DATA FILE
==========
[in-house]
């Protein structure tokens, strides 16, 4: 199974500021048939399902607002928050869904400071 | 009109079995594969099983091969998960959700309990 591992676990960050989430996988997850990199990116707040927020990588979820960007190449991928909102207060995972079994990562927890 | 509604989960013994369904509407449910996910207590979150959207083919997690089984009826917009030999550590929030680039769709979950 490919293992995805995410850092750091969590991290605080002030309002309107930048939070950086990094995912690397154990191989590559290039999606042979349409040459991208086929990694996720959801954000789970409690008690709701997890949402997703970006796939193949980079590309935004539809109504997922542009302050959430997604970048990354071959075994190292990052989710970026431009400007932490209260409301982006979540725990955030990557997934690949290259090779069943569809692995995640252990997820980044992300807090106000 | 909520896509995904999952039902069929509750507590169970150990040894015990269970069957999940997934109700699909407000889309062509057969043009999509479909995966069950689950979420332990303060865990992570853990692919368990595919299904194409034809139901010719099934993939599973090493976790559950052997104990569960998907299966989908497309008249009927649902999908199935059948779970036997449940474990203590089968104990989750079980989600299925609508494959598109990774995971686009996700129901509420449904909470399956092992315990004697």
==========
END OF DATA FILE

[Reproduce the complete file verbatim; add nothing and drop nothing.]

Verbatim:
[in-house]
């Protein structure tokens, strides 16, 4: 199974500021048939399902607002928050869904400071 | 009109079995594969099983091969998960959700309990 591992676990960050989430996988997850990199990116707040927020990588979820960007190449991928909102207060995972079994990562927890 | 509604989960013994369904509407449910996910207590979150959207083919997690089984009826917009030999550590929030680039769709979950 490919293992995805995410850092750091969590991290605080002030309002309107930048939070950086990094995912690397154990191989590559290039999606042979349409040459991208086929990694996720959801954000789970409690008690709701997890949402997703970006796939193949980079590309935004539809109504997922542009302050959430997604970048990354071959075994190292990052989710970026431009400007932490209260409301982006979540725990955030990557997934690949290259090779069943569809692995995640252990997820980044992300807090106000 | 909520896509995904999952039902069929509750507590169970150990040894015990269970069957999940997934109700699909407000889309062509057969043009999509479909995966069950689950979420332990303060865990992570853990692919368990595919299904194409034809139901010719099934993939599973090493976790559950052997104990569960998907299966989908497309008249009927649902999908199935059948779970036997449940474990203590089968104990989750079980989600299925609508494959598109990774995971686009996700129901509420449904909470399956092992315990004697």